October 11, 2019

Curing Prevention

As part of our ‘What If’ series on change in the NHS, we spoke to Chief Executive and Management Consultant John Wicks and asked him: “Putting all politics aside, if you could change one thing about the NHS, what would it be?”

If I could change one thing…

I’d restore ‘Prevention of ill-health’ as a key priority for the NHS.

One of the less controversial aspects of the Health and Social Care Act 2012 reforms at the time, was the transfer of public health commissioning from the NHS to local authorities.

However, as a result, there are large swathes of the NHS that no longer regard prevention of ill-health as the NHS’s business. The rhetoric remains intact. Sustainability and Transformation Plans (STPs) – the five year strategies for health and social care for large geographical areas – identified ‘health and well-being’ as one of three key objectives (alongside quality and financial sustainability). And yet, many STPs have struggled to muster a coherent programme of work.

The even greater risk has been the decline of preventive action among CCGs. The financial constraints in the NHS have largely squeezed preventive schemes out of commissioning plans.

Where they do feature, schemes are expected to deliver a return on investment, often within the same year, or are deemed unaffordable. This sets a higher bar than almost any other form of NHS healthcare commissioning. We accept the necessity to fund the care people need in A&E or hospital at a realistic level of demand. But a proposal to employ, say, a team of alcohol liaison nurses to support people whose reason for attending A&E is alcohol-related and prevent them returning in the future has to navigate a world of business cases, investment panels and risk aversion.

And so we remain on the hamster wheel chasing ever higher levels of activity while focused, well-evidenced interventions remain unimplemented.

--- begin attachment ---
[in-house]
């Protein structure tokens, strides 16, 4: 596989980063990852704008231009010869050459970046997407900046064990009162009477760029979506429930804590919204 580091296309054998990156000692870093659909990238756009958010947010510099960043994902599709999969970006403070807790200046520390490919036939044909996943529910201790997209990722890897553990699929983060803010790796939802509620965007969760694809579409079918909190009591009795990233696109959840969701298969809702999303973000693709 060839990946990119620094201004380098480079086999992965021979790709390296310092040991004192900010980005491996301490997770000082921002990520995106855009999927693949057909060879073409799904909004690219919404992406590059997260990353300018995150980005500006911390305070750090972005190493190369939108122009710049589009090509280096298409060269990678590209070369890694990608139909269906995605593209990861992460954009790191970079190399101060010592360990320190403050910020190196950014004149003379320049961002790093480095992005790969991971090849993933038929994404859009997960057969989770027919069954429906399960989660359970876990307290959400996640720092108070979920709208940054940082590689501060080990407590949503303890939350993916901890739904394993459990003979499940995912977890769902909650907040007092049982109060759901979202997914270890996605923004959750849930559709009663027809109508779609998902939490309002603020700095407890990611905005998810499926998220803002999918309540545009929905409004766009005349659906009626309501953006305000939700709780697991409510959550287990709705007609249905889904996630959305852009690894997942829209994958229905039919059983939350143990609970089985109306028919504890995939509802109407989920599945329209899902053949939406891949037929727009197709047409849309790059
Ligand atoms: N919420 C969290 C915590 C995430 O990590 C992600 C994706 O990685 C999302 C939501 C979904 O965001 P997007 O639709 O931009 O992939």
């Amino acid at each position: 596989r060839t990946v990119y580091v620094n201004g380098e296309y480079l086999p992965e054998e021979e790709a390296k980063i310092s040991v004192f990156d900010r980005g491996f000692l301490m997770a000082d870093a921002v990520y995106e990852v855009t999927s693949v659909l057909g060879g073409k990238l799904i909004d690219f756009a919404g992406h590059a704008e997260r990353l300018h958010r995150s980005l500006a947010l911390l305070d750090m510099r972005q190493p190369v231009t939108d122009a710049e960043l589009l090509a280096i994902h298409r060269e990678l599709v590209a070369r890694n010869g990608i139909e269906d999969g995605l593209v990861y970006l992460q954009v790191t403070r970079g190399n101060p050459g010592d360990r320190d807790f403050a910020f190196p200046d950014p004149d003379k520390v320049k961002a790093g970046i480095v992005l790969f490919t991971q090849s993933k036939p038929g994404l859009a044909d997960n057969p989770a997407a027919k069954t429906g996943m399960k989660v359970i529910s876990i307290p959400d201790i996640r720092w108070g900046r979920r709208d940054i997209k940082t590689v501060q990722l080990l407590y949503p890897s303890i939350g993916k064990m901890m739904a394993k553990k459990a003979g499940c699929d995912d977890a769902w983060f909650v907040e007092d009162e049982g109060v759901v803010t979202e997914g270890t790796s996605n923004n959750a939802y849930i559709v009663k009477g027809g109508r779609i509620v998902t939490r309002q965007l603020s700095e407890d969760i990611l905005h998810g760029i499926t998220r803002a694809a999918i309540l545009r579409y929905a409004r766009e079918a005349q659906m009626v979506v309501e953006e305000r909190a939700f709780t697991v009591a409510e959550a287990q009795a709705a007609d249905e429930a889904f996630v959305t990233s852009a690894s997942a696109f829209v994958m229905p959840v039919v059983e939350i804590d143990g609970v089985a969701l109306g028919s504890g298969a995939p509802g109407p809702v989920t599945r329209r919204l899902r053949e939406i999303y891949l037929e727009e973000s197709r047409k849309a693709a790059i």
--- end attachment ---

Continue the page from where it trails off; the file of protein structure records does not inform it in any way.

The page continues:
The emerging ‘Integrated Care Systems (ICSs) hold great promise. If they identify ‘prevention of ill-health’ as a key purpose, ICSs can help the NHS rediscover its mojo for prevention and help the NHS become a worthy partner for local authorities in improving population health.

About John

John Wicks is a Chief Executive-level healthcare management consultant, with twenty years Director / Accountable Officer experience in Acute Hospital, NHS Commissioning and Social Care organisations, as well as experience of national policy-making and implementation at the DH / NHS England. Since becoming a freelance consultant five years ago, he has supported CCGs across the country with leadership, governance and
financial turnaround challenges. Most recently he led the mental health transformation programme for North West London STP.

With expertise in commissioning and contracting, John prides himself on his ability to forge effective partnerships across organisational boundaries to achieve common goals.

About Practicus

Practicus provides problem solving and recruitment. To find out more about the company, see here

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